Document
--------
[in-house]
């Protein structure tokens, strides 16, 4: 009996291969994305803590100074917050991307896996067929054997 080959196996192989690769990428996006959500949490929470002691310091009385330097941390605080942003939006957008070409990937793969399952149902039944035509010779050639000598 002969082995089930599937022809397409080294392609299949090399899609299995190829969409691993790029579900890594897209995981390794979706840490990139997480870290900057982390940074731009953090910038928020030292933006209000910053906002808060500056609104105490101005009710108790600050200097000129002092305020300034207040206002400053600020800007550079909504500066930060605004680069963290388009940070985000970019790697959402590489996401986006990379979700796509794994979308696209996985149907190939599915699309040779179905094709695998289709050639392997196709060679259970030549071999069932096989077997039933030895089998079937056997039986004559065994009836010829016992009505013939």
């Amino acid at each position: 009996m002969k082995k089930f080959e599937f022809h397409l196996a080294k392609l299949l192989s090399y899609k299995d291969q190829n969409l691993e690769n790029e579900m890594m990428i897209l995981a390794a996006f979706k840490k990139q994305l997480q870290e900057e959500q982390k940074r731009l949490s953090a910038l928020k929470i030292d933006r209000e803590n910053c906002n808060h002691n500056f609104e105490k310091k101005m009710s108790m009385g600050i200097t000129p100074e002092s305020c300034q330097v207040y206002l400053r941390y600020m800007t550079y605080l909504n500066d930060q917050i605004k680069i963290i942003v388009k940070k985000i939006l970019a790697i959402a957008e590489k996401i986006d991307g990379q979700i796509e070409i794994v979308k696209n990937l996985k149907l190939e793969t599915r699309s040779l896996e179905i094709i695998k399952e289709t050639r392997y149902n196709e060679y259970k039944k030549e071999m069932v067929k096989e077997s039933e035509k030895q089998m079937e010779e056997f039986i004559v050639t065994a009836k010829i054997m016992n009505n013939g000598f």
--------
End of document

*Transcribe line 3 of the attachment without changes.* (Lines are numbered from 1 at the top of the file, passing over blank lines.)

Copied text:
């Amino acid at each position: 009996m002969k082995k089930f080959e599937f022809h397409l196996a080294k392609l299949l192989s090399y899609k299995d291969q190829n969409l691993e690769n790029e579900m890594m990428i897209l995981a390794a996006f979706k840490k990139q994305l997480q870290e900057e959500q982390k940074r731009l949490s953090a910038l928020k929470i030292d933006r209000e803590n910053c906002n808060h002691n500056f609104e105490k310091k101005m009710s108790m009385g600050i200097t000129p100074e002092s305020c300034q330097v207040y206002l400053r941390y600020m800007t550079y605080l909504n500066d930060q917050i605004k680069i963290i942003v388009k940070k985000i939006l970019a790697i959402a957008e590489k996401i986006d991307g990379q979700i796509e070409i794994v979308k696209n990937l996985k149907l190939e793969t599915r699309s040779l896996e179905i094709i695998k399952e289709t050639r392997y149902n196709e060679y259970k039944k030549e071999m069932v067929k096989e077997s039933e035509k030895q089998m079937e010779e056997f039986i004559v050639t065994a009836k010829i054997m016992n009505n013939g000598f």